Thursday, January 29, 2009

Dowd Quotes McGrory Quoting Yeats

When Maureen Dowd was on Larry King last week, Larry asked her a typical junior high question if she found writing easy. Her reply:

No, I find writing — what did Mary McGrory used to quote? It is about going down into the marrow of your bones.
Vila H. of The Smoking Section caught that that was originally from Yeats. His poem 'Adam's Curse' in particular. Below is the first stanza:
We sat together at one summer's end,
That beautiful mild woman, your close friend,
And you and I, and talked of poetry.
I said, 'A line will take us hours maybe;
Yet if it does not seem a moment's thought,
Our stitching and unstitching has been naught.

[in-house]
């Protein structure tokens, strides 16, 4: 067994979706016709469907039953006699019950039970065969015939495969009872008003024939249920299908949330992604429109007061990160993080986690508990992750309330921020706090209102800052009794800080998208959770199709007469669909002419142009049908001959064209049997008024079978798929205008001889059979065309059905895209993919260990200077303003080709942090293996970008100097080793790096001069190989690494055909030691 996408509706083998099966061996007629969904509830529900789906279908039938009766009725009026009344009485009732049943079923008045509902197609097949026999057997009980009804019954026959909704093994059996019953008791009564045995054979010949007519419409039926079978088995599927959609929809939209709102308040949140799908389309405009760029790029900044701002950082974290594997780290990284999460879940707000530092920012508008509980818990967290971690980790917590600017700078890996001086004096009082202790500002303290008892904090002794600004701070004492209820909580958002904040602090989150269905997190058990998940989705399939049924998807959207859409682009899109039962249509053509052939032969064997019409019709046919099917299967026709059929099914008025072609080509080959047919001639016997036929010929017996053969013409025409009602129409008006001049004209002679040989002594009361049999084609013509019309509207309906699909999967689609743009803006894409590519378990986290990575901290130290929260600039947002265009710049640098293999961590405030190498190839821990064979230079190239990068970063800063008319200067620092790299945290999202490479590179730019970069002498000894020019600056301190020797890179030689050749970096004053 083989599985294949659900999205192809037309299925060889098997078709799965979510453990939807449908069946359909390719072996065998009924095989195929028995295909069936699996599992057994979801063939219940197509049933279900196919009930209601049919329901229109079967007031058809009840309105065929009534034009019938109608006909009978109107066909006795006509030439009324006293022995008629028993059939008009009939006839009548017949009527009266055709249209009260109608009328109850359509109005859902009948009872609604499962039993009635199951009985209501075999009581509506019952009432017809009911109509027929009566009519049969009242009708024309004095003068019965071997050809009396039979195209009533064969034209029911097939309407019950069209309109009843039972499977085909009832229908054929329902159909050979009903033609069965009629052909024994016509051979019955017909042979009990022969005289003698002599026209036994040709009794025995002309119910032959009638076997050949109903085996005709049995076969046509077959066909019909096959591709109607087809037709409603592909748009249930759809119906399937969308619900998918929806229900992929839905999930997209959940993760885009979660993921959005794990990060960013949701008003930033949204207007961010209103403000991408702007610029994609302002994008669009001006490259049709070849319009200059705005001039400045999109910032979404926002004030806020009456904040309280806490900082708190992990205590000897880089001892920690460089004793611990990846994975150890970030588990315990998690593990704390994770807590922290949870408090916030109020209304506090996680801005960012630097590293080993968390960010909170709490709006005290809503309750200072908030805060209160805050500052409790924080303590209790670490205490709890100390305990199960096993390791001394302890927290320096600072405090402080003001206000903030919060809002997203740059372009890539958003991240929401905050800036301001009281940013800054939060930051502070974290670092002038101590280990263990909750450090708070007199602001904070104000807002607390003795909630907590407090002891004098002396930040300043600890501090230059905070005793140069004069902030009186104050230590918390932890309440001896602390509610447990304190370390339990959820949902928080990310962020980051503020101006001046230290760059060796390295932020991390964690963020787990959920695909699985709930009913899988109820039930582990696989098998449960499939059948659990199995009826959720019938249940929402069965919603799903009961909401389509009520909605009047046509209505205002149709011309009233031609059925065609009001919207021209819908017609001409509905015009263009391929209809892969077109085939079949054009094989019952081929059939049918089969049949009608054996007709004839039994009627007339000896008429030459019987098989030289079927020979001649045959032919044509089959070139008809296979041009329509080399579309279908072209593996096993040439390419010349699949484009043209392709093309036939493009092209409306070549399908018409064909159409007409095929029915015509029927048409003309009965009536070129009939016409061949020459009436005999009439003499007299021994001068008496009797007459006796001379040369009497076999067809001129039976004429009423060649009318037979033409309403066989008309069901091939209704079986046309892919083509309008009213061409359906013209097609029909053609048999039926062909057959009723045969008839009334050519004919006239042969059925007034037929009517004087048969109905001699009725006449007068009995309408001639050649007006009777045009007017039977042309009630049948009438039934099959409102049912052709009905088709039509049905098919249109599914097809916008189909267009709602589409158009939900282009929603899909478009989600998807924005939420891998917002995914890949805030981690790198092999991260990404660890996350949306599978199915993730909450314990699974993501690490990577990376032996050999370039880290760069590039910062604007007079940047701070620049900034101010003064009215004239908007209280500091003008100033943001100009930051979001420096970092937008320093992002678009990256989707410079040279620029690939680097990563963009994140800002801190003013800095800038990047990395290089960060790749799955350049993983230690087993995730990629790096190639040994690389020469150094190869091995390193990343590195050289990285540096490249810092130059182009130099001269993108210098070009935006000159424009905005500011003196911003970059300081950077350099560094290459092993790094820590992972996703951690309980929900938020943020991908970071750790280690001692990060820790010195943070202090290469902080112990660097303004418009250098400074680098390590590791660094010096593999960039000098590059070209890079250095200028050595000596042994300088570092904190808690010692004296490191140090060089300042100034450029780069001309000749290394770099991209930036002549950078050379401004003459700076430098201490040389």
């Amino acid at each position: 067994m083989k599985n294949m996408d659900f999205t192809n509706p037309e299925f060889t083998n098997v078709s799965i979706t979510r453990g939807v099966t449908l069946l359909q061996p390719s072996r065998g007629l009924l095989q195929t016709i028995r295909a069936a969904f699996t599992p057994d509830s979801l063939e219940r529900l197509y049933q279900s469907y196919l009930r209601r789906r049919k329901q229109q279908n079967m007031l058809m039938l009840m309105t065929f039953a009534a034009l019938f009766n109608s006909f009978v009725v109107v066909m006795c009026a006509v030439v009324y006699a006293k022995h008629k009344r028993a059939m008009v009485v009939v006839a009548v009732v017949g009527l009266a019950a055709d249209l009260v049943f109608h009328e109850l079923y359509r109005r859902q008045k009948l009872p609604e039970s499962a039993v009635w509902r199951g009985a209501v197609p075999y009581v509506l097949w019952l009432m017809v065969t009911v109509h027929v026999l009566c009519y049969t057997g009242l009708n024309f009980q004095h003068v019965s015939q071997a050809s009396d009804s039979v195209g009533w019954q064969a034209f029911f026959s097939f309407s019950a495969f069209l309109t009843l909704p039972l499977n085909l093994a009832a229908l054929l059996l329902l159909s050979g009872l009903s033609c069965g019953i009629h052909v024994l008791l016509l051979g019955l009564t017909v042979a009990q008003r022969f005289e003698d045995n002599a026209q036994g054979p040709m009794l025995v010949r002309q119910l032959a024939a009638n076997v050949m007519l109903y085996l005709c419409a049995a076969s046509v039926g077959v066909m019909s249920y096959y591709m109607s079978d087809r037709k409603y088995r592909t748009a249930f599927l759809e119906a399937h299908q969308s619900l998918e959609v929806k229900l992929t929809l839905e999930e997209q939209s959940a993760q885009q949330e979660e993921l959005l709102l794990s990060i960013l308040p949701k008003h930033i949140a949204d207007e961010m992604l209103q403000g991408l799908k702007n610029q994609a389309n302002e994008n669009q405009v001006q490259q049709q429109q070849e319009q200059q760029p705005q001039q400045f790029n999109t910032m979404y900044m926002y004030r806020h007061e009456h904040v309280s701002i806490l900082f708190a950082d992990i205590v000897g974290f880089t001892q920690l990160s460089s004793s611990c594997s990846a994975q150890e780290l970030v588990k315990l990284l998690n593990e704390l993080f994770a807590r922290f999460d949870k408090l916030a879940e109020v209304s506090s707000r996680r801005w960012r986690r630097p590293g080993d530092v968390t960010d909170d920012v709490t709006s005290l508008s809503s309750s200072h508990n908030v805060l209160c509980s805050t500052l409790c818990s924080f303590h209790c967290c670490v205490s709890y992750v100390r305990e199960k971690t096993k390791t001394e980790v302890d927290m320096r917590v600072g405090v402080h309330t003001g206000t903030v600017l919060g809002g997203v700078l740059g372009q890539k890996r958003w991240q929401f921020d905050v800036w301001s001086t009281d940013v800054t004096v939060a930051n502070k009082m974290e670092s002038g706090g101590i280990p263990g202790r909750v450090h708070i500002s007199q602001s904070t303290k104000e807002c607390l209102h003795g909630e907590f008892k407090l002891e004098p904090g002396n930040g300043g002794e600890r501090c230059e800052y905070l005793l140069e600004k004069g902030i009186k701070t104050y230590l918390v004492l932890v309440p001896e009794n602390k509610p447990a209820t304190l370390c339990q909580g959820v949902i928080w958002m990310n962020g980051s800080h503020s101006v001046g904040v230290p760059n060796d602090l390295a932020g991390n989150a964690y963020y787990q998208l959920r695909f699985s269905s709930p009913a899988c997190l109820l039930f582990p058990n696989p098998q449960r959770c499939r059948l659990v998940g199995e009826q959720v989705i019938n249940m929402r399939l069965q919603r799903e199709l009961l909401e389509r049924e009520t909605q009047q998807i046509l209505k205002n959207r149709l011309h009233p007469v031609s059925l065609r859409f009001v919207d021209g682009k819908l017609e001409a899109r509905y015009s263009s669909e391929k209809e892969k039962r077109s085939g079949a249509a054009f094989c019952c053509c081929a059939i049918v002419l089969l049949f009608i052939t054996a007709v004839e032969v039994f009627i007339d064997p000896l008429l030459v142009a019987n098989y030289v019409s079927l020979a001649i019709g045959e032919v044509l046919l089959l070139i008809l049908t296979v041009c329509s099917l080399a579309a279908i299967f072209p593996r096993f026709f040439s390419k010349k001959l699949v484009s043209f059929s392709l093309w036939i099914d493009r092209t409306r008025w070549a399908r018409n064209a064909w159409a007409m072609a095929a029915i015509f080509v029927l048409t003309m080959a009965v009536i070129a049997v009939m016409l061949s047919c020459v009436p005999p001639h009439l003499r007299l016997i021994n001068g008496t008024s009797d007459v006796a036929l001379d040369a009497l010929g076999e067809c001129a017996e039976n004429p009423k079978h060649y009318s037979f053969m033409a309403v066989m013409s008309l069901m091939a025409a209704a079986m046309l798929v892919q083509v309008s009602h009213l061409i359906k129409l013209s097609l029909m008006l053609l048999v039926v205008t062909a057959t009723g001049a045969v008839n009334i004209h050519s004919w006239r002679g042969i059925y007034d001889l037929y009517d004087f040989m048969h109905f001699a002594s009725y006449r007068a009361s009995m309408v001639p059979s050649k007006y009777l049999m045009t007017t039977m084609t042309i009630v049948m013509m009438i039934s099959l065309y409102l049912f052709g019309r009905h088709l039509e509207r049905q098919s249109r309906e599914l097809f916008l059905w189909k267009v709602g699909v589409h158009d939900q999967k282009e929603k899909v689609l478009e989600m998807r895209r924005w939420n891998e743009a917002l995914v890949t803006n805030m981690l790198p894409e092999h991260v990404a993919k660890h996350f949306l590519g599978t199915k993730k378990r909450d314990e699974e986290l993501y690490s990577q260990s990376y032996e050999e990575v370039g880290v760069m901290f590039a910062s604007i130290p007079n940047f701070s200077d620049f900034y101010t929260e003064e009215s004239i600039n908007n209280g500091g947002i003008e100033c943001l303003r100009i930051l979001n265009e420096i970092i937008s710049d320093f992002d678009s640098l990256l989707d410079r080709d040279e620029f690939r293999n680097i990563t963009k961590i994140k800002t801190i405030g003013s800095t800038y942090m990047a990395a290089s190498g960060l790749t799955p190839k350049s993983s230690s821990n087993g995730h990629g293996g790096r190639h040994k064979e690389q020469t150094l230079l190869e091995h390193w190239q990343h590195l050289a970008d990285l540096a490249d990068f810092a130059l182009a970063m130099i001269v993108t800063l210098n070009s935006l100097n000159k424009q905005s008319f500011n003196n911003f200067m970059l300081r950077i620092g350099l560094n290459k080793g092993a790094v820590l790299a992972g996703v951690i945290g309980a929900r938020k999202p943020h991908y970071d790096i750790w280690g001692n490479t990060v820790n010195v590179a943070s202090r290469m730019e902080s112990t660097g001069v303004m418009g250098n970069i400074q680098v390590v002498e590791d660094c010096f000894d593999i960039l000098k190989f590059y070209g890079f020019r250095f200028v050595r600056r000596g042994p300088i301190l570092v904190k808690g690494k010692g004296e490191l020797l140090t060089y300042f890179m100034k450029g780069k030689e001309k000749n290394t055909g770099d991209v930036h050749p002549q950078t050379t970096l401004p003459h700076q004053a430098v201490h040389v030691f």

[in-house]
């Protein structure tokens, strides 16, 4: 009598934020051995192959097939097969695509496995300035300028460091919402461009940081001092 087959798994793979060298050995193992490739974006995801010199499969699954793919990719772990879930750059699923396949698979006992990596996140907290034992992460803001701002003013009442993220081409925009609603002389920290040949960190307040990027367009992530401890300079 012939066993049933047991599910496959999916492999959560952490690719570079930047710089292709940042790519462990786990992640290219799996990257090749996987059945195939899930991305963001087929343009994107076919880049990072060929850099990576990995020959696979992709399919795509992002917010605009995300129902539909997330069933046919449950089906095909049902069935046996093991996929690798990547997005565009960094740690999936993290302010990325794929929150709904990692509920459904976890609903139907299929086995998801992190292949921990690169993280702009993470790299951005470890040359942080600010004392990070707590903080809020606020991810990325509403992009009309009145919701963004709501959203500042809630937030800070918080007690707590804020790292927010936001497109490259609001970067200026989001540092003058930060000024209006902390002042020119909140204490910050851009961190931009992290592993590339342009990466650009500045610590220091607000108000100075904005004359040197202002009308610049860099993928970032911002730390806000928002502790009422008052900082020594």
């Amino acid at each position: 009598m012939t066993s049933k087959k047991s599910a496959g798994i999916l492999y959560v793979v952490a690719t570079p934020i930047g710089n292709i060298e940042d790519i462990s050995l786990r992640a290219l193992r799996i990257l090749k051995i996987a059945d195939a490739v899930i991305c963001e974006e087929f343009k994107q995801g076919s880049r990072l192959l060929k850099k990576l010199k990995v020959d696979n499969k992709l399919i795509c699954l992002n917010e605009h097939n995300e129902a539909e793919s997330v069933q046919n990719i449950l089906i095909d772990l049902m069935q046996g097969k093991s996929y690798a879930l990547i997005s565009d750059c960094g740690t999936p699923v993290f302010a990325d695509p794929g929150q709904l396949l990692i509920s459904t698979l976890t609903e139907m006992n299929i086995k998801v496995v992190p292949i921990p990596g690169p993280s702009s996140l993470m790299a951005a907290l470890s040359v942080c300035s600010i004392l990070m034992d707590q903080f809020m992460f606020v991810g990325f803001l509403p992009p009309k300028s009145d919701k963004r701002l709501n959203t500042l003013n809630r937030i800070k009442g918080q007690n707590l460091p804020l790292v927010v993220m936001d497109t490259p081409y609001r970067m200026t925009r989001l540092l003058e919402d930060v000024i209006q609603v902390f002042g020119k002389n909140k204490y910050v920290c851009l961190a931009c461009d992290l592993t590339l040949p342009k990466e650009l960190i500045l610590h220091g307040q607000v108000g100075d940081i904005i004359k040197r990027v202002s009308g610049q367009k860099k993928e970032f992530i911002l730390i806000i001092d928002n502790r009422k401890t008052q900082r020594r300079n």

Better go down upon your marrow-bones
And scrub a kitchen pavement, or break stones
Like an old pauper, in all kinds of weather;
For to articulate sweet sounds together
Is to work harder than all these, and yet
Be thought an idler by the noisy set
Of bankers, schoolmasters, and clergymen
The martyrs call the world.'
The rest of the poem can be found here. Just listening to Dowd can be so educational and inspiring.

1 comment:

JP Farrell & Associates, Inc. said...

Nice catch. Sometimes you can hear Yeats in style--the wicked Irish wit; the unsentimental longing for communion with a loftier past; the tender smile our foibles in this fallen state.